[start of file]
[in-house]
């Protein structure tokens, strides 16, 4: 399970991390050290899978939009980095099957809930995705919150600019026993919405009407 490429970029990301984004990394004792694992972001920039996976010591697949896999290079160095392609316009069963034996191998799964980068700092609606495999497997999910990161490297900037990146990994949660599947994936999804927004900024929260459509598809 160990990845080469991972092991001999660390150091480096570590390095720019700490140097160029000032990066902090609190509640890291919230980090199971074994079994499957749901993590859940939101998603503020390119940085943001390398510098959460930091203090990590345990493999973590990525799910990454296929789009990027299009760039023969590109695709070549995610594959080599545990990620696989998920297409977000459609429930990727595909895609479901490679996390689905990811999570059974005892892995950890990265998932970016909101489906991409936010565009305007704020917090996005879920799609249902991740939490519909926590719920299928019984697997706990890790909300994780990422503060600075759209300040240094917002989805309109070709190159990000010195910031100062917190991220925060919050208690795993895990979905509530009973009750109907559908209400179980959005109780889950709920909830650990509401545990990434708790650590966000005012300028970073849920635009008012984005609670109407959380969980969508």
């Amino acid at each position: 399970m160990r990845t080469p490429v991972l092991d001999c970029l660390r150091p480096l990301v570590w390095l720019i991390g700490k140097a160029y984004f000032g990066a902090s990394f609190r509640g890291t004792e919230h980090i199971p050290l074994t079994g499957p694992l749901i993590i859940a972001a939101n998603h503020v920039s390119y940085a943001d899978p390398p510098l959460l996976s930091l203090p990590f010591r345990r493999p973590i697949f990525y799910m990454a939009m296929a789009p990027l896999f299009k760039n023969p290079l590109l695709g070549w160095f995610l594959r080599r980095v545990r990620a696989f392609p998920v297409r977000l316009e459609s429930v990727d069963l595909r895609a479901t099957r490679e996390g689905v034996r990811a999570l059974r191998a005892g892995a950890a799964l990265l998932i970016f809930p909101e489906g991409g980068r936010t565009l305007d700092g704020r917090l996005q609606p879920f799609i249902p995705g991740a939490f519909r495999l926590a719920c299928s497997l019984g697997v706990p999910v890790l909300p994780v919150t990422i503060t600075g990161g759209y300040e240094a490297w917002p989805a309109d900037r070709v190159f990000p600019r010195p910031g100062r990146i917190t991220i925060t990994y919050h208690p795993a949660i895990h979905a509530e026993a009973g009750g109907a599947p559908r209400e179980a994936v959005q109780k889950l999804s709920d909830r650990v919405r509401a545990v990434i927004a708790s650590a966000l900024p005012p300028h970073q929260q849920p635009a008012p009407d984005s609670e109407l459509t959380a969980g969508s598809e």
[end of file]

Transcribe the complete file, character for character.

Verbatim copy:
[in-house]
């Protein structure tokens, strides 16, 4: 399970991390050290899978939009980095099957809930995705919150600019026993919405009407 490429970029990301984004990394004792694992972001920039996976010591697949896999290079160095392609316009069963034996191998799964980068700092609606495999497997999910990161490297900037990146990994949660599947994936999804927004900024929260459509598809 160990990845080469991972092991001999660390150091480096570590390095720019700490140097160029000032990066902090609190509640890291919230980090199971074994079994499957749901993590859940939101998603503020390119940085943001390398510098959460930091203090990590345990493999973590990525799910990454296929789009990027299009760039023969590109695709070549995610594959080599545990990620696989998920297409977000459609429930990727595909895609479901490679996390689905990811999570059974005892892995950890990265998932970016909101489906991409936010565009305007704020917090996005879920799609249902991740939490519909926590719920299928019984697997706990890790909300994780990422503060600075759209300040240094917002989805309109070709190159990000010195910031100062917190991220925060919050208690795993895990979905509530009973009750109907559908209400179980959005109780889950709920909830650990509401545990990434708790650590966000005012300028970073849920635009008012984005609670109407959380969980969508």
């Amino acid at each position: 399970m160990r990845t080469p490429v991972l092991d001999c970029l660390r150091p480096l990301v570590w390095l720019i991390g700490k140097a160029y984004f000032g990066a902090s990394f609190r509640g890291t004792e919230h980090i199971p050290l074994t079994g499957p694992l749901i993590i859940a972001a939101n998603h503020v920039s390119y940085a943001d899978p390398p510098l959460l996976s930091l203090p990590f010591r345990r493999p973590i697949f990525y799910m990454a939009m296929a789009p990027l896999f299009k760039n023969p290079l590109l695709g070549w160095f995610l594959r080599r980095v545990r990620a696989f392609p998920v297409r977000l316009e459609s429930v990727d069963l595909r895609a479901t099957r490679e996390g689905v034996r990811a999570l059974r191998a005892g892995a950890a799964l990265l998932i970016f809930p909101e489906g991409g980068r936010t565009l305007d700092g704020r917090l996005q609606p879920f799609i249902p995705g991740a939490f519909r495999l926590a719920c299928s497997l019984g697997v706990p999910v890790l909300p994780v919150t990422i503060t600075g990161g759209y300040e240094a490297w917002p989805a309109d900037r070709v190159f990000p600019r010195p910031g100062r990146i917190t991220i925060t990994y919050h208690p795993a949660i895990h979905a509530e026993a009973g009750g109907a599947p559908r209400e179980a994936v959005q109780k889950l999804s709920d909830r650990v919405r509401a545990v990434i927004a708790s650590a966000l900024p005012p300028h970073q929260q849920p635009a008012p009407d984005s609670e109407l459509t959380a969980g969508s598809e």